Who it’s for: Marathon XC racers and riders looking for a more capable “downcountry” XC bike.

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Cannondale Habit

Cannondale Habit mountain bike

Wheel size: 29” / 27.5+
Suspension travel: 140mm front / 130mm rear

The Habit is Cannondale’s mid-travel trail bike that is as comfortable pedaling uphill as it is shredding back downhill. It’s an all-rounder to suit the majority of riders and the widest range of terrain. Modern trail geometry and an efficient 130mm of travel mean it can handle anything from all-day cross-country adventures to the occasional gnarly downhill track. Frames come in carbon or aluminum, and a flip-chip allows riders to adjust geometry to run either 29" or 27.5+ wheels (27.5+ versions are dubbed the "Bad Habit"). If you’re looking for a quiver-killer bike that will feel comfortable and capable on any ride, the Habit is a top choice.

Who it’s for: Trail riders looking for one bike to handle everything from flow trails to technical downhill tracks.

Cannondale Jekyll

Cannondale Jekyll

Wheel size: 29” / 27.5”
Suspension travel: 170mm front / 170mm rear 29" - 150mm front / 150mm rear, 27.5" - 170mm front / 165mm rear

The Jekyll is Cannondale’s enduro race bike. It provides the most suspension travel and the longest and slackest geometry in Cannondale’s mountain bike line-up. Its number-one priority is maximizing downhill speed by smoothing out the gnarliest terrain. For 2022, the Jekyll was redesigned with the much-hyped high-pivot suspension design and increased travel to 170mm. It's currently only available with a carbon frame and 29" wheels. Older models are available with either 29” or 27.5” wheels and an alloy or carbon frame.

Who it’s for: Enduro racers and riders looking for the most downhill capable bike that can still be pedaled uphill.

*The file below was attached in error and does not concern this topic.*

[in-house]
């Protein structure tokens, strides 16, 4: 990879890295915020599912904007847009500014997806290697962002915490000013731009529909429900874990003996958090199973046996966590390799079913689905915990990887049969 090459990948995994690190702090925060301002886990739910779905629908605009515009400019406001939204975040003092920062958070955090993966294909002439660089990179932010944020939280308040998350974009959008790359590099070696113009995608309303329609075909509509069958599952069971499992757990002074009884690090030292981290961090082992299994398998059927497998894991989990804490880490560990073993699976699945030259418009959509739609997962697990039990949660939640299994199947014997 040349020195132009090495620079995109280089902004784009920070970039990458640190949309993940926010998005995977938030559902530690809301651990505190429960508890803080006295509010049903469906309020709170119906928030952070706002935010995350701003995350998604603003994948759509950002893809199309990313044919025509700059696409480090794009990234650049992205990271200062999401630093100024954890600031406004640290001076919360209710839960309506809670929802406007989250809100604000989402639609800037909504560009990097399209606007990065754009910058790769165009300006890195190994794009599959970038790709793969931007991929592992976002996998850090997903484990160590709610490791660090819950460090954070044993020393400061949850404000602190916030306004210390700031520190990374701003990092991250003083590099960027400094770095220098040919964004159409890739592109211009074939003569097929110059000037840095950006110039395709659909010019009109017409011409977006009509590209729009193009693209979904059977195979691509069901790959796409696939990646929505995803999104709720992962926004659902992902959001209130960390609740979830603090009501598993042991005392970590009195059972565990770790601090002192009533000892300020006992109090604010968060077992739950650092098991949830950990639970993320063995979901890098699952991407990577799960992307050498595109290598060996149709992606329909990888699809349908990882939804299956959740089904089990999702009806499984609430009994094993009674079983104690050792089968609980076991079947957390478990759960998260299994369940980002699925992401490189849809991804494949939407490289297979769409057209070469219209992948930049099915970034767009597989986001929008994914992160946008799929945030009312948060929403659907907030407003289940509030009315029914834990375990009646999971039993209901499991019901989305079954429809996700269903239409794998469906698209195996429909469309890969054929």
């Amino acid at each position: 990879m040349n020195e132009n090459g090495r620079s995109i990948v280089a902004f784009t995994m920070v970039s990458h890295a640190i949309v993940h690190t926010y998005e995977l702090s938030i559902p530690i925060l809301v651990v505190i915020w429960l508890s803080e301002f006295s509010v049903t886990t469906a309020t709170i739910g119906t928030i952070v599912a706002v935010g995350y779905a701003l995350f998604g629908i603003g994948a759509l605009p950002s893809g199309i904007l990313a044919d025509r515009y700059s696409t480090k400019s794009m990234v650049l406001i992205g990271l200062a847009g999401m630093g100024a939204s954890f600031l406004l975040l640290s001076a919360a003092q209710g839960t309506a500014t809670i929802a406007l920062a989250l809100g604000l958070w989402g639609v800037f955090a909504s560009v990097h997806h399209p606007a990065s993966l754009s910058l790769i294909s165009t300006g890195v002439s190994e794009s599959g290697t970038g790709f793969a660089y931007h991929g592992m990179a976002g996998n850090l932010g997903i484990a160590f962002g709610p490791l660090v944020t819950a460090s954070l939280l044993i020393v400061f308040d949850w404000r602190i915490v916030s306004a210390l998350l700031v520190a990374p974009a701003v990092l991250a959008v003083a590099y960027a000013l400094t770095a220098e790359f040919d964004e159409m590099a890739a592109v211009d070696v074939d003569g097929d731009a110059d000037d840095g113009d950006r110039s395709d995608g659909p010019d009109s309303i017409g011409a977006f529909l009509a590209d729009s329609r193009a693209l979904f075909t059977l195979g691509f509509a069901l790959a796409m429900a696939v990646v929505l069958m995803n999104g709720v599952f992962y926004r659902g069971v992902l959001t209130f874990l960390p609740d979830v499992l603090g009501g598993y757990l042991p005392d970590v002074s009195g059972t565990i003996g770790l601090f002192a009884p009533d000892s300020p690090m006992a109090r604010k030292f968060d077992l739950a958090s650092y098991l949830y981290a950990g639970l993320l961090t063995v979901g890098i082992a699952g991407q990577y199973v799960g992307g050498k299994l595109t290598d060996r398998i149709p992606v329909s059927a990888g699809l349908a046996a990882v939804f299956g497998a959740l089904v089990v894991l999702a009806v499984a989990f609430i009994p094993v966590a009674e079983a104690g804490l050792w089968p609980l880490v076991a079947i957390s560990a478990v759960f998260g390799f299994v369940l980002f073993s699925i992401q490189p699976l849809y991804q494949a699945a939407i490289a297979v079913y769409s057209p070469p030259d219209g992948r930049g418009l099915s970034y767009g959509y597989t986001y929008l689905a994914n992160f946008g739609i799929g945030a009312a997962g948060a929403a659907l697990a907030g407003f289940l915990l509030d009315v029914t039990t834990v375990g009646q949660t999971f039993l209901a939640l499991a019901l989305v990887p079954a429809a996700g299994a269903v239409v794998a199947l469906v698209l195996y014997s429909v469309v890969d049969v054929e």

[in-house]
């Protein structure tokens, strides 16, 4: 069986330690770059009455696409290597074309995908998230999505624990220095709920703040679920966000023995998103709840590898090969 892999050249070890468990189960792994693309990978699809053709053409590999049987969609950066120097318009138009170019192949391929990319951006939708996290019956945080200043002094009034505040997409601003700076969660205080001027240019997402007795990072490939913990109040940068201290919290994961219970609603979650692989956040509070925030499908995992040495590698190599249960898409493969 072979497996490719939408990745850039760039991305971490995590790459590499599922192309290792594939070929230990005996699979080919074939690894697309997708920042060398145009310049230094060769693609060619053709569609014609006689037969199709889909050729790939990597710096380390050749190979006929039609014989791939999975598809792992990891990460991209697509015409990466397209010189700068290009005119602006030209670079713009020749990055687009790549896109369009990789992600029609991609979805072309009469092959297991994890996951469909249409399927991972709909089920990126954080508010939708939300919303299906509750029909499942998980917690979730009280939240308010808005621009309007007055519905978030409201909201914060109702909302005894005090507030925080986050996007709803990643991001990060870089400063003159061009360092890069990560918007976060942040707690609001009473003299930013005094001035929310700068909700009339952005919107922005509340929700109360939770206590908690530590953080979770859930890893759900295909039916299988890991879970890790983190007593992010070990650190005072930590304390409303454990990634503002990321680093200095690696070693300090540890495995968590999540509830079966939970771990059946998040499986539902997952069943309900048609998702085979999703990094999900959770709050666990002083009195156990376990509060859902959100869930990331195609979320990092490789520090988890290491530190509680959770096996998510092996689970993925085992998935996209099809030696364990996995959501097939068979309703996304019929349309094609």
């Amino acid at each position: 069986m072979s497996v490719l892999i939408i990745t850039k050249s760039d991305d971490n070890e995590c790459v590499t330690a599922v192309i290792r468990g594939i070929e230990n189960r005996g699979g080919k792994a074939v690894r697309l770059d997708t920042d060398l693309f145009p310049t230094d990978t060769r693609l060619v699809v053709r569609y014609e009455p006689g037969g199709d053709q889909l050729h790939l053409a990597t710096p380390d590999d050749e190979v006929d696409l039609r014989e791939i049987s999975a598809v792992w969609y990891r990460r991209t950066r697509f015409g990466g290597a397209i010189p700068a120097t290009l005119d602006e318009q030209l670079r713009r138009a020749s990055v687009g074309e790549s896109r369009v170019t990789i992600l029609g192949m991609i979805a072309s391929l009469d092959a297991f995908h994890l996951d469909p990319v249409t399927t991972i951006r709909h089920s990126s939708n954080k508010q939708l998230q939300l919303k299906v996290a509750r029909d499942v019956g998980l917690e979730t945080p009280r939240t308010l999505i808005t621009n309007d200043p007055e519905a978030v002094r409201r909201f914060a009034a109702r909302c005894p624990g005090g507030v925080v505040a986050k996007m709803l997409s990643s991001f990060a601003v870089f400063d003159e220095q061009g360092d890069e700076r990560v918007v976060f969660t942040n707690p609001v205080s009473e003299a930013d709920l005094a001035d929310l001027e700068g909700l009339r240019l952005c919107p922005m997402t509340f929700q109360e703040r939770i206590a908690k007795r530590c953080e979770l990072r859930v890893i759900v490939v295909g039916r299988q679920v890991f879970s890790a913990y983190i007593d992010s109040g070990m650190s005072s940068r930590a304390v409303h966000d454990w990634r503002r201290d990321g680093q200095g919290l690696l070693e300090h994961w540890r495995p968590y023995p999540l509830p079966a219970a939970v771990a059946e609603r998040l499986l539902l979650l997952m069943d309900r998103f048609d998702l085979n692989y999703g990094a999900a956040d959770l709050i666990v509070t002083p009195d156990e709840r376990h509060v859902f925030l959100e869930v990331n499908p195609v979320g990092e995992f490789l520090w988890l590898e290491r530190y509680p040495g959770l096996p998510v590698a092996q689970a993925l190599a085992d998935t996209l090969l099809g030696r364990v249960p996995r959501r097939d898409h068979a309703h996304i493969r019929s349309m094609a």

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Cannondale Lefty forks

An overview of Cannondale mountain bikes wouldn’t be complete without some comment on the Cannondale Lefty fork, Cannondale’s most iconic mountain bike component. Traditional mountain bike forks have two legs, the left side containing the spring (air or coil) and the right side containing the damper, which controls how the spring behaves. The Lefty takes these two components, and combines them together into the left leg, hence the name “Lefty.” 

Lefty Ocho fork

Consolidating the fork components into a single leg reduces weight, which is essential for cross-country applications where the Lefty shines. But more importantly, the upside-down design and use of needle bearings improve the fork’s stiffness, reduce stiction, and eliminate bushing bind. This makes a Lefty more comfortable and controlled compared to a traditional cross-country fork.

The latest version of the Lefty, the single-crown Lefty Ocho, is found on the F-Si, Scalpel HT, and Scalpel cross-country bikes. There is also a short-travel 30mm Lefty Oliver Gen2 fork currently used on the Topstone Carbon Lefty gravel bike. 

The Lefty is a divisive product and there is a lot of history and technology behind it. If you’d like to learn more, check out “Should you ride a Lefty fork?” for an in-depth guide to all things Lefty.

Lefty fork or not, there are plenty of Cannondale mountain bikes worth riding. Hit up a TPC Ride Guide at (866) 401-9636 to discuss our current Cannondale selection and find the ride that suits your MTB needs.